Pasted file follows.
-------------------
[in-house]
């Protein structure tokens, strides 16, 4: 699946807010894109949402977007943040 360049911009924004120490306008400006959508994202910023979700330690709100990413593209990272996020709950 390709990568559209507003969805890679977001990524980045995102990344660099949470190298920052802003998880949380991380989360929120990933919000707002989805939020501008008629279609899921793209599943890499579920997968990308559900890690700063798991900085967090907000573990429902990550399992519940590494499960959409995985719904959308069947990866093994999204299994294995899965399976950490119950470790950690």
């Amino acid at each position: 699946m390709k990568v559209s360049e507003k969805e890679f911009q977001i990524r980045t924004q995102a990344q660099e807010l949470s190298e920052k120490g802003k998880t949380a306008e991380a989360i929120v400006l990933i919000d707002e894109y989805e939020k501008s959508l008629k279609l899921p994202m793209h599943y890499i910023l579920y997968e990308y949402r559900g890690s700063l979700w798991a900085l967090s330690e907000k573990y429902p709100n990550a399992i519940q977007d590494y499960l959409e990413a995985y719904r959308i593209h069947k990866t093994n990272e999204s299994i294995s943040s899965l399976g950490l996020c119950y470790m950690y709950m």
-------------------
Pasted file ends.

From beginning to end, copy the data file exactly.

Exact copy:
[in-house]
């Protein structure tokens, strides 16, 4: 699946807010894109949402977007943040 360049911009924004120490306008400006959508994202910023979700330690709100990413593209990272996020709950 390709990568559209507003969805890679977001990524980045995102990344660099949470190298920052802003998880949380991380989360929120990933919000707002989805939020501008008629279609899921793209599943890499579920997968990308559900890690700063798991900085967090907000573990429902990550399992519940590494499960959409995985719904959308069947990866093994999204299994294995899965399976950490119950470790950690």
């Amino acid at each position: 699946m390709k990568v559209s360049e507003k969805e890679f911009q977001i990524r980045t924004q995102a990344q660099e807010l949470s190298e920052k120490g802003k998880t949380a306008e991380a989360i929120v400006l990933i919000d707002e894109y989805e939020k501008s959508l008629k279609l899921p994202m793209h599943y890499i910023l579920y997968e990308y949402r559900g890690s700063l979700w798991a900085l967090s330690e907000k573990y429902p709100n990550a399992i519940q977007d590494y499960l959409e990413a995985y719904r959308i593209h069947k990866t093994n990272e999204s299994i294995s943040s899965l399976g950490l996020c119950y470790m950690y709950m």